The best way to go about this is to take consistent action, regardless of the day you had. You need to remind yourself that no matter what happens out there, you’re worth the time you spend on yourself. And your brain will learn that quickly. All it takes is to have a couple of bad days, and then having the strength to continue doing that which you know will help you. You will find a source of energy within yourself independent of anything else.

I recommend choosing some habits to do every day. You can start with one, as I did, or choose a couple, but it’s important to not overburden yourself.

Mark your progress with a calendar.

You may not want to do this. I used to feel that doing things like meditating and writing in a journal would be admitting that I had a problem. But I did and I do. No biggie; just as other people have problems, I just happen to have some chemical imbalances in my brain. Whoopdie-doo.

And if you’re reading this, you may as well. It’s not your fault. It’s fine, and the best you can do is recognize that and take methodical and step-by-step action against it.

“Problems” are not sentences. They’re problems, and those can be worked through. The most important part of becoming comfortable with putting time into yourself is recognizing that your problems are worth the time they take to solve. You will not be able to wish them away. You must act. But you can act as slowly as you need.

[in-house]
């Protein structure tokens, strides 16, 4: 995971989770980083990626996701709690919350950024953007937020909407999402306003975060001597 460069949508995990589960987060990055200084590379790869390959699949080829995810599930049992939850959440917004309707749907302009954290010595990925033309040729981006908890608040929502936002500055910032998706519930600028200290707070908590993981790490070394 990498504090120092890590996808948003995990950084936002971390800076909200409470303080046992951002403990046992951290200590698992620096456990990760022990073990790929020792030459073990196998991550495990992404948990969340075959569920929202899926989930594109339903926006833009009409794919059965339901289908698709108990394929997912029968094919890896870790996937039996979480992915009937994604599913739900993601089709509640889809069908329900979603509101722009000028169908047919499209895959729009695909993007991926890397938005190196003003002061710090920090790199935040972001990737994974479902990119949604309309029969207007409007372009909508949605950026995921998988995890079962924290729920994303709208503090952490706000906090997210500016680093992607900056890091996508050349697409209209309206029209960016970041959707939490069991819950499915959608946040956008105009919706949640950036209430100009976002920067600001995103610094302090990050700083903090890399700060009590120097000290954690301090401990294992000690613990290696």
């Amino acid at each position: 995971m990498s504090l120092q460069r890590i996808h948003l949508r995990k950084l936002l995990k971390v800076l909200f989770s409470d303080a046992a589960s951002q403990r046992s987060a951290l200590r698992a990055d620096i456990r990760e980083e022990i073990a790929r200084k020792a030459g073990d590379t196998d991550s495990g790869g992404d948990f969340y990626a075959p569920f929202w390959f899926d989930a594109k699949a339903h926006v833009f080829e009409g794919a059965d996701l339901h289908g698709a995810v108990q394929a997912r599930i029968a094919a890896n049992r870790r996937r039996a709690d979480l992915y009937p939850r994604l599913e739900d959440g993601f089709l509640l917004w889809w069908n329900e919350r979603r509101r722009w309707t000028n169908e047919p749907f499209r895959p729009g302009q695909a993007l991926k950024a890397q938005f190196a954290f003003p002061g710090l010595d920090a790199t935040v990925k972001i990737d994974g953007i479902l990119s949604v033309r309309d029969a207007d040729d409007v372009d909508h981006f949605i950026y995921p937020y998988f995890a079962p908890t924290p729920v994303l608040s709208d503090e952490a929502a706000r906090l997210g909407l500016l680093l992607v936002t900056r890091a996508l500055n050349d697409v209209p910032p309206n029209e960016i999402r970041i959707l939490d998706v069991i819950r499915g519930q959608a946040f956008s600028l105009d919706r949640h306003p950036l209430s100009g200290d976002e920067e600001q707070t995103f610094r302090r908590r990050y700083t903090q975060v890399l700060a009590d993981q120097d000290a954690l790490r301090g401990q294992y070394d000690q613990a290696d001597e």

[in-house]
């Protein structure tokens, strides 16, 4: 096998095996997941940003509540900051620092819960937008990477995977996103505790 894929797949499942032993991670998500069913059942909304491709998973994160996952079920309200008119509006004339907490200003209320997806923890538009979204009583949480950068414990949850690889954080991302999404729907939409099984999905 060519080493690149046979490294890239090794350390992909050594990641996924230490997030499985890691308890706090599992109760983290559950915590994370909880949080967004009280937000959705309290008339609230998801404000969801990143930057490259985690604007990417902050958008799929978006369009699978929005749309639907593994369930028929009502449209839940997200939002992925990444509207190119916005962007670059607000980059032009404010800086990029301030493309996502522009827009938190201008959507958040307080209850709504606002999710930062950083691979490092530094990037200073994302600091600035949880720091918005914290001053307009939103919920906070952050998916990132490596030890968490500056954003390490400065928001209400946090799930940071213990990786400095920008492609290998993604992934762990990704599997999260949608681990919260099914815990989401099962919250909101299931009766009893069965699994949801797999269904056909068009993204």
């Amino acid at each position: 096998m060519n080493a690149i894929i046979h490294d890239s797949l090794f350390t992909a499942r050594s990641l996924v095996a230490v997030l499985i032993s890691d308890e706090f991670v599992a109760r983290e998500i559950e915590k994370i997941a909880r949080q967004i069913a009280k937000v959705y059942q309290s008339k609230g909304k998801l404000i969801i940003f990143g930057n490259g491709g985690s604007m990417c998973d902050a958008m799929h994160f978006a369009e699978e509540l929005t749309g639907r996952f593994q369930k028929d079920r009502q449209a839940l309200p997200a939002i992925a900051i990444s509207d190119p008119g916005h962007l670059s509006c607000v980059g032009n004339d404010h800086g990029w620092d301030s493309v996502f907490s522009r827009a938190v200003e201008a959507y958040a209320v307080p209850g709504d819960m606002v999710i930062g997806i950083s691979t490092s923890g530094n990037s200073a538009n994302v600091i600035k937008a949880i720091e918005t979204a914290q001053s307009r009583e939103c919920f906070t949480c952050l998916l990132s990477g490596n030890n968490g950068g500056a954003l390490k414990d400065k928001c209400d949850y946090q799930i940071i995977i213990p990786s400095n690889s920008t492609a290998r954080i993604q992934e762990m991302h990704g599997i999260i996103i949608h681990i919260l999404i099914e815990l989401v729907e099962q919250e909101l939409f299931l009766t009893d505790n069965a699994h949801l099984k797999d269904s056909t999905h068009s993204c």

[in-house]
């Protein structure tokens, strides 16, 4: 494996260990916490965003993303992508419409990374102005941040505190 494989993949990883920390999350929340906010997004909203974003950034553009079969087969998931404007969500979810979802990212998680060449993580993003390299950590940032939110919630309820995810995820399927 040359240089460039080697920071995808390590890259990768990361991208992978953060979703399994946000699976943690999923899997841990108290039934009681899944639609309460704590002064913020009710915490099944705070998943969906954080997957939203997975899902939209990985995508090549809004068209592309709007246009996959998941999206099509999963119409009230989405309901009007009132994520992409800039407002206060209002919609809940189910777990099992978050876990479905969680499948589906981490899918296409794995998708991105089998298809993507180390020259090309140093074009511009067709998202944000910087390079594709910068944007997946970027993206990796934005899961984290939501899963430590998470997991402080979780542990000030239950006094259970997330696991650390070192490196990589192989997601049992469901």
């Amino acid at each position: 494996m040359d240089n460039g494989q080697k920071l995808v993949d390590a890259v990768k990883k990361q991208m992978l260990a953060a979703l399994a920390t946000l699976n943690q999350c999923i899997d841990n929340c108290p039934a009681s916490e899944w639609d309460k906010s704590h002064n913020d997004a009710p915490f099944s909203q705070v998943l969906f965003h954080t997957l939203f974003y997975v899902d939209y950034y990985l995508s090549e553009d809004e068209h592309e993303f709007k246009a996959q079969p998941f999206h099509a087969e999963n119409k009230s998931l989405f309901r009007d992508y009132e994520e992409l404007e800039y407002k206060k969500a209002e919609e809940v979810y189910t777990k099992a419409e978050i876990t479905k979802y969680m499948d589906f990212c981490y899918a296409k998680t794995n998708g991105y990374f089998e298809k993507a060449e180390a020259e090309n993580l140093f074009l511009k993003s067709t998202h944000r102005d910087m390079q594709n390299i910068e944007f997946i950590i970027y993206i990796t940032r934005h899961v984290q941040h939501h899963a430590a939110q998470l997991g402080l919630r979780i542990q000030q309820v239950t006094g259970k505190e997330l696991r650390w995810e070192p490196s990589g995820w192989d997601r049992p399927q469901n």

Start Small and Slow

I used to set goals for myself. They weren’t necessarily too difficult, but I would accelerate too fast. I felt rushed, like I needed to get better as soon as I possibly could. But then I realized that I have all the time in the world, and that was liberating.

Instead of hoping you’re a mentally stable prodigy after only a week of meditating, recognize it should and will take longer. When I stopped trying so hard to force progress, I began meditating once a day. I did no more and no less.

If I tried to do more, and tried to stack on journaling, cold showers, and yoga on top very quickly, I would become overwhelmed in days and give up, having made no progress in my self-worth at all. You may have done the same.

So instead, go slow. Miserably slow. Make it your entire mental health “goal” to perform a positive activity once a day for a month. If after a month, you add something else, you will have made the former activities habits, and so the new burden will not feel like much. If you make it your goal to make this very slow progress, imagine where you’ll be in a year, two years, ten years. Don’t try to stuff progress into a few days.